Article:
§ House in Committee (according to Order).
THE BISHOP OF OXFORD
proposed to insert in the Bill the following clause:—And whereas by Error Banns have been published and Marriages have been solemnized in Churches and Chapels duly consecrated, but in which Churches or Chapels Banns cannot be legally published nor Marriages by Law be solemnized; and it is expedient to remove all Doubt arising from the Circumstances aforesaid touching the Publication of such Banns and the Validity of such Marriages: Be it therefore enacted, That all Banns already published and all Marriages already solemnized in such Churches and Chapels as aforesaid shall not hereafter be questioned on account of the said Banns having been published or the said Marriages solemnized in a Church or Chapel not legally authorized for the Publication of Banns and Solemnization of Marriages, and the Minister or Ministers who solemnized the 189 same shall not be liable to any Ecclesiastical Censures or to any Proceedings or Penalties by reason thereof, provided he or they be rightly ordained; and the Registers of all Marriages so solemnized as aforesaid, or Copies of such Registers, shall be received in all Courts of Law and Equity as Evidence of such Marriages respectively: Provided always, that nothing herein contained shall extend or be construed to extend to authorize the Publication of Banns or Solemnization of Marriages in any of such Churches or Chapels hereafter unless they be duly licensed for such Solemnization.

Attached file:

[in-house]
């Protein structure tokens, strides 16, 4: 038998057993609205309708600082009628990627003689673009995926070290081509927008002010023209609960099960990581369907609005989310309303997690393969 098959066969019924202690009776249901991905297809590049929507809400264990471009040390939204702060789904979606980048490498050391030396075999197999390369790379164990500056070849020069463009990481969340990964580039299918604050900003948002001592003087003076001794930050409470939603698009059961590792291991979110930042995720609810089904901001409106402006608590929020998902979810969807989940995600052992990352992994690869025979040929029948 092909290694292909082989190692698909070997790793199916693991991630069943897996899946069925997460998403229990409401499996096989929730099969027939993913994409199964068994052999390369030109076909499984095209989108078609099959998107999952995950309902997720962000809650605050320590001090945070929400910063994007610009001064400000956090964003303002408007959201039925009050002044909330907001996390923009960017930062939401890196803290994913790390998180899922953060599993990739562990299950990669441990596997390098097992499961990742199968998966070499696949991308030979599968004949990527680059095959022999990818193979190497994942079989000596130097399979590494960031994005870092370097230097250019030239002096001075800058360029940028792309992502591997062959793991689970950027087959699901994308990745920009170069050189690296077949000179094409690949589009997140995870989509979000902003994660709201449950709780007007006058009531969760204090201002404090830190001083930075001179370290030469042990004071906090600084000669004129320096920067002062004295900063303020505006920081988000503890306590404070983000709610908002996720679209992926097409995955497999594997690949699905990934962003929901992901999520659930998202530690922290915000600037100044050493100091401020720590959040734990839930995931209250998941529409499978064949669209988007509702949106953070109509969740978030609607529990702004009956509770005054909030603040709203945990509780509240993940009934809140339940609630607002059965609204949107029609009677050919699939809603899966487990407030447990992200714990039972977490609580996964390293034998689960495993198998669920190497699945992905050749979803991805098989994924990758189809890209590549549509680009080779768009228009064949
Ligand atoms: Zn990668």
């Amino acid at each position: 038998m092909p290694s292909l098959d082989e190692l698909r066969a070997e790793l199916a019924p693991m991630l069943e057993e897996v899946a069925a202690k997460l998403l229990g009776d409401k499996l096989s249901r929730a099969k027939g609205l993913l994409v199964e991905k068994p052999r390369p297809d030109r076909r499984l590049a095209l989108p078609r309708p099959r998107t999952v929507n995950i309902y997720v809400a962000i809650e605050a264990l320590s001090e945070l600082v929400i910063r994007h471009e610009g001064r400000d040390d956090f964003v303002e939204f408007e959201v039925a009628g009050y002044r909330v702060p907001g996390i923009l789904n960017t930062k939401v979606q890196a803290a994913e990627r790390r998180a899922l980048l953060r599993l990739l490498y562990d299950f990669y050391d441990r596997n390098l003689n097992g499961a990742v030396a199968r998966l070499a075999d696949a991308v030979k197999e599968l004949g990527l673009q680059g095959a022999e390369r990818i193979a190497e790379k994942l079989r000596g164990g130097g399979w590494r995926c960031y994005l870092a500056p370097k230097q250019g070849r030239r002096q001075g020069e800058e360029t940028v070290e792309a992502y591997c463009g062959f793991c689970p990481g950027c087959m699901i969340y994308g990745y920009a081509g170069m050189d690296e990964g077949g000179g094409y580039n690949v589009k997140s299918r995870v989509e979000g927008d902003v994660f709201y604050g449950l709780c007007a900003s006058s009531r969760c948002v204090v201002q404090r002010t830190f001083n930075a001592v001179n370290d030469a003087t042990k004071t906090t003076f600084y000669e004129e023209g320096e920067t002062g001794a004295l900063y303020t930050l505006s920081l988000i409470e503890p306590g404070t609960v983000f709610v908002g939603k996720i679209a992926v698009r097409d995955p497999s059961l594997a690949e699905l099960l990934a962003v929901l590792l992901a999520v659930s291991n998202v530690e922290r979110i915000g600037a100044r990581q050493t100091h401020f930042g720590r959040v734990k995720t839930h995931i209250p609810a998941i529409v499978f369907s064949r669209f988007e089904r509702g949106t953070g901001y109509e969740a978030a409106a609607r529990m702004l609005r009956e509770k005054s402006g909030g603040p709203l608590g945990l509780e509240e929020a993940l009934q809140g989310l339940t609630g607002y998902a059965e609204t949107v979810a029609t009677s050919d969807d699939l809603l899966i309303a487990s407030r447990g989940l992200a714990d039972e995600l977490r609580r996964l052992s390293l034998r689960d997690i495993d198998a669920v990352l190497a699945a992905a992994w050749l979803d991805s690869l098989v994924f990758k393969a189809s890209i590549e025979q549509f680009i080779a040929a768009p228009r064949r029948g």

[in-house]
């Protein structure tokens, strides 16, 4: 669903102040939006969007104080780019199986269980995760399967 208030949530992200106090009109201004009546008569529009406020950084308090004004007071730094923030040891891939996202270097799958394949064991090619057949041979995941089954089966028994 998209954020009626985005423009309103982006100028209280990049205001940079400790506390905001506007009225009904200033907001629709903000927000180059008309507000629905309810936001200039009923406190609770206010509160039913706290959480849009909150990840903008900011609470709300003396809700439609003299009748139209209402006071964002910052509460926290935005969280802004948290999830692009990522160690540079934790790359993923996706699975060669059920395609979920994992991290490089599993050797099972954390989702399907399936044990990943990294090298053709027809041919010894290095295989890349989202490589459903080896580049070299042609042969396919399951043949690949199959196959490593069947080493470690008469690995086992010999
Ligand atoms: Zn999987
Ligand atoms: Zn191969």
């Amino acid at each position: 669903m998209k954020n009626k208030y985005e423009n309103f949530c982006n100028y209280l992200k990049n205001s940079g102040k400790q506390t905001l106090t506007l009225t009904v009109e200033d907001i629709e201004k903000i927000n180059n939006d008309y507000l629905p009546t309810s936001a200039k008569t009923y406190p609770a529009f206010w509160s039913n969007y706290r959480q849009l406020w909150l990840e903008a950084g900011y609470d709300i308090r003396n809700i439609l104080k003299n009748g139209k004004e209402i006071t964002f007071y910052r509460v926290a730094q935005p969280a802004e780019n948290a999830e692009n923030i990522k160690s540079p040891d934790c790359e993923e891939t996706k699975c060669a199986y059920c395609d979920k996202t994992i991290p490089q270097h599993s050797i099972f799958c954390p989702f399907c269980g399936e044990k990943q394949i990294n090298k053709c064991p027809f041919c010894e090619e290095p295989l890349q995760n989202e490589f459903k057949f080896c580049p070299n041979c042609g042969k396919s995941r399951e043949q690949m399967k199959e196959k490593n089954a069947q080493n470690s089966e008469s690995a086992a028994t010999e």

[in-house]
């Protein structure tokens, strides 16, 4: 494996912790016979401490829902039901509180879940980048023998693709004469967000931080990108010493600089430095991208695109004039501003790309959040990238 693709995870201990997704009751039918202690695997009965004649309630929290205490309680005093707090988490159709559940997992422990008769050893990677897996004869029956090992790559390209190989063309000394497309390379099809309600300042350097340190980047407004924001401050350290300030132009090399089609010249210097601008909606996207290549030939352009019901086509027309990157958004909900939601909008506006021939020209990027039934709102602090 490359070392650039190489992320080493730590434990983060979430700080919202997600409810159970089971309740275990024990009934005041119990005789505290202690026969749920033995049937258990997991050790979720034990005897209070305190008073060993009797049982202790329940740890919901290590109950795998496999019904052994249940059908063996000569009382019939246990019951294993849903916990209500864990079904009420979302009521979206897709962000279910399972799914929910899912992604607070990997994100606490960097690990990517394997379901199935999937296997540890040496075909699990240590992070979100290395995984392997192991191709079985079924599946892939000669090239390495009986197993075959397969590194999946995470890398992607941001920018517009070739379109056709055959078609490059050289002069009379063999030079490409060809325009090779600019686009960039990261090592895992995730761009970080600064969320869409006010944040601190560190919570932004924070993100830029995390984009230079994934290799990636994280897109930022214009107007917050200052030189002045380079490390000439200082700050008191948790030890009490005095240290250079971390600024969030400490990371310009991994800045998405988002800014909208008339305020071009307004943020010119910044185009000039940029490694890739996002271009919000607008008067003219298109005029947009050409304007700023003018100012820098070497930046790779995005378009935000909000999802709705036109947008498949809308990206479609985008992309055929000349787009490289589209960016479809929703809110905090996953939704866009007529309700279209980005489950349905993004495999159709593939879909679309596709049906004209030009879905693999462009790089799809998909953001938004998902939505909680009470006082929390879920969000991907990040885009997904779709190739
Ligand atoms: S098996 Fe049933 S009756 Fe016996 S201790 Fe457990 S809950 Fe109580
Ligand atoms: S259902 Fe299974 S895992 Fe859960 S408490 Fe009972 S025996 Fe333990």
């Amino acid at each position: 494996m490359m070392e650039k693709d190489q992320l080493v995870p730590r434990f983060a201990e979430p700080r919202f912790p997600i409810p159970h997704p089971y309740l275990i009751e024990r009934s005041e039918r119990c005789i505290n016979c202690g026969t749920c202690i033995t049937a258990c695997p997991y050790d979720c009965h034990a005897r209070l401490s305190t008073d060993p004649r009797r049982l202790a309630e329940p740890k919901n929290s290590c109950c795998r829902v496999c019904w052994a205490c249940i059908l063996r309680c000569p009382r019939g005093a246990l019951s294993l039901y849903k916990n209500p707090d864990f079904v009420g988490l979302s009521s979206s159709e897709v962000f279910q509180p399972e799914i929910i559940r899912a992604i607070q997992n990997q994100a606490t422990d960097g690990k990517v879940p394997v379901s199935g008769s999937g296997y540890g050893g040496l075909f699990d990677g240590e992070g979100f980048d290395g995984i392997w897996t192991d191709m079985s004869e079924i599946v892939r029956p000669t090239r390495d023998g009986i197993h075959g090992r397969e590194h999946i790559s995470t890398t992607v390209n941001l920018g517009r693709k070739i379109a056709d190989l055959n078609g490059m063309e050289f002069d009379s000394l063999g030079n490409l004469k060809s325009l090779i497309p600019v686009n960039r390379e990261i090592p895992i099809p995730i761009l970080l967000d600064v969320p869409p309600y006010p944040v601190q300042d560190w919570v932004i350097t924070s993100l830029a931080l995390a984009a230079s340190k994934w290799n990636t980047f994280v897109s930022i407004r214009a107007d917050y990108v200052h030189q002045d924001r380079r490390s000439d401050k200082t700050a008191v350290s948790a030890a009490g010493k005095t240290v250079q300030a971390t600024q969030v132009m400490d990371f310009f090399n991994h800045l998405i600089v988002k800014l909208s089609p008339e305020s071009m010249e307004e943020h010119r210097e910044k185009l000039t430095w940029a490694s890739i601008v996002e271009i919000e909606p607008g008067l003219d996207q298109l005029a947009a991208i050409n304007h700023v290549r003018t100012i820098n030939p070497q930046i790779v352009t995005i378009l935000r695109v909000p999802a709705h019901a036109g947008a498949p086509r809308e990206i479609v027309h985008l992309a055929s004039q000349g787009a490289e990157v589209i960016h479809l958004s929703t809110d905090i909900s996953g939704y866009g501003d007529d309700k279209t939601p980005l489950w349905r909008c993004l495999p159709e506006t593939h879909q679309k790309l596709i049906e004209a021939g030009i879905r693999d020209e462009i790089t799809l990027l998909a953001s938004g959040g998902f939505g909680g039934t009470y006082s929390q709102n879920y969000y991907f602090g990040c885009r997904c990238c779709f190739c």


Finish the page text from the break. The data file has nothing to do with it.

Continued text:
THE LORD CHANCELLOR
asked the right rev. Prelate having charge of the Bill (the Bishop of Oxford), whether he thought it wise to insist upon the clause extending the retrospective operation of the measure, not merely to particular cases, but generally to all cases of the nature contemplated by the Bill, in which, as originally drawn, this particular clause was not included. Parliament had been careful, whenever it was called on to deal with cases relating to a matter so delicate as the solemnization of matrimony, to require that all the facts should be laid before it, and only to legislate in those particular instances where error or inadvertence was clearly shown. The Bill proceeded upon the general statement that banns had been in error published and marriages solemnized in churches and chapels duly consecrated, but in which banns could not be published nor marriages solemnized by law. Now, who was to decide whether this statement was accurate, or what was meant by the term "error?" There ought to be no vagueness or uncertainty in dealing with such matters as the legality of marriages and the legitimacy of children. The law of marriage was at that moment under the consideration of a Royal Commission, and it was probable that it would result in a general measure, by which the question could be much more satisfactorily dealt with. He feared that the too wide terms of this clause might be attended with mischievous effects, and he therefore suggested that it should be withdrawn.
THE BISHOP OF OXFORD